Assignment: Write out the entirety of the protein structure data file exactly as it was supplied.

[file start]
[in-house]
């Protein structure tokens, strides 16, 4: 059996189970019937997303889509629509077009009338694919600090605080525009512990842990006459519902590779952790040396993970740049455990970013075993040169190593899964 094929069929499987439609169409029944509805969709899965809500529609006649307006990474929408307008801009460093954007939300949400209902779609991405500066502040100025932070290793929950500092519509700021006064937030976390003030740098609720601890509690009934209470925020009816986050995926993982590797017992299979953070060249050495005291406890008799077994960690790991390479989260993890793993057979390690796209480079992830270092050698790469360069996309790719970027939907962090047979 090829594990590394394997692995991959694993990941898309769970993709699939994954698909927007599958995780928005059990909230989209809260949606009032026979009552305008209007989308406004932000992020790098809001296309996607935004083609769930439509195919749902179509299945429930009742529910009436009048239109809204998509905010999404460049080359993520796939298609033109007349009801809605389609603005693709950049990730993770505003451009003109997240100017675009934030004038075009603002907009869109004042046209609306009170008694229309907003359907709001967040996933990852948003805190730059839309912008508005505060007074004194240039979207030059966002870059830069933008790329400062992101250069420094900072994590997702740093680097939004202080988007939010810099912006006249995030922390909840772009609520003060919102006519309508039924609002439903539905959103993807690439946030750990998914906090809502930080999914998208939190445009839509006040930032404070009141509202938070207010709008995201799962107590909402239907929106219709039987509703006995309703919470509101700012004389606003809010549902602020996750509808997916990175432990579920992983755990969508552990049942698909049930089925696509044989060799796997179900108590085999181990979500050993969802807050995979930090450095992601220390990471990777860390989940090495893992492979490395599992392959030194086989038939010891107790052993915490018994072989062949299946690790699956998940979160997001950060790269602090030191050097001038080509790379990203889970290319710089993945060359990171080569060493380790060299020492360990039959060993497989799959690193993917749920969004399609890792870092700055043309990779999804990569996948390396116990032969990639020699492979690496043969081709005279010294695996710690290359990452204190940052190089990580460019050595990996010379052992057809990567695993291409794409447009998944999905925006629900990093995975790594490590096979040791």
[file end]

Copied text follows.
[in-house]
């Protein structure tokens, strides 16, 4: 059996189970019937997303889509629509077009009338694919600090605080525009512990842990006459519902590779952790040396993970740049455990970013075993040169190593899964 094929069929499987439609169409029944509805969709899965809500529609006649307006990474929408307008801009460093954007939300949400209902779609991405500066502040100025932070290793929950500092519509700021006064937030976390003030740098609720601890509690009934209470925020009816986050995926993982590797017992299979953070060249050495005291406890008799077994960690790991390479989260993890793993057979390690796209480079992830270092050698790469360069996309790719970027939907962090047979 090829594990590394394997692995991959694993990941898309769970993709699939994954698909927007599958995780928005059990909230989209809260949606009032026979009552305008209007989308406004932000992020790098809001296309996607935004083609769930439509195919749902179509299945429930009742529910009436009048239109809204998509905010999404460049080359993520796939298609033109007349009801809605389609603005693709950049990730993770505003451009003109997240100017675009934030004038075009603002907009869109004042046209609306009170008694229309907003359907709001967040996933990852948003805190730059839309912008508005505060007074004194240039979207030059966002870059830069933008790329400062992101250069420094900072994590997702740093680097939004202080988007939010810099912006006249995030922390909840772009609520003060919102006519309508039924609002439903539905959103993807690439946030750990998914906090809502930080999914998208939190445009839509006040930032404070009141509202938070207010709008995201799962107590909402239907929106219709039987509703006995309703919470509101700012004389606003809010549902602020996750509808997916990175432990579920992983755990969508552990049942698909049930089925696509044989060799796997179900108590085999181990979500050993969802807050995979930090450095992601220390990471990777860390989940090495893992492979490395599992392959030194086989038939010891107790052993915490018994072989062949299946690790699956998940979160997001950060790269602090030191050097001038080509790379990203889970290319710089993945060359990171080569060493380790060299020492360990039959060993497989799959690193993917749920969004399609890792870092700055043309990779999804990569996948390396116990032969990639020699492979690496043969081709005279010294695996710690290359990452204190940052190089990580460019050595990996010379052992057809990567695993291409794409447009998944999905925006629900990093995975790594490590096979040791």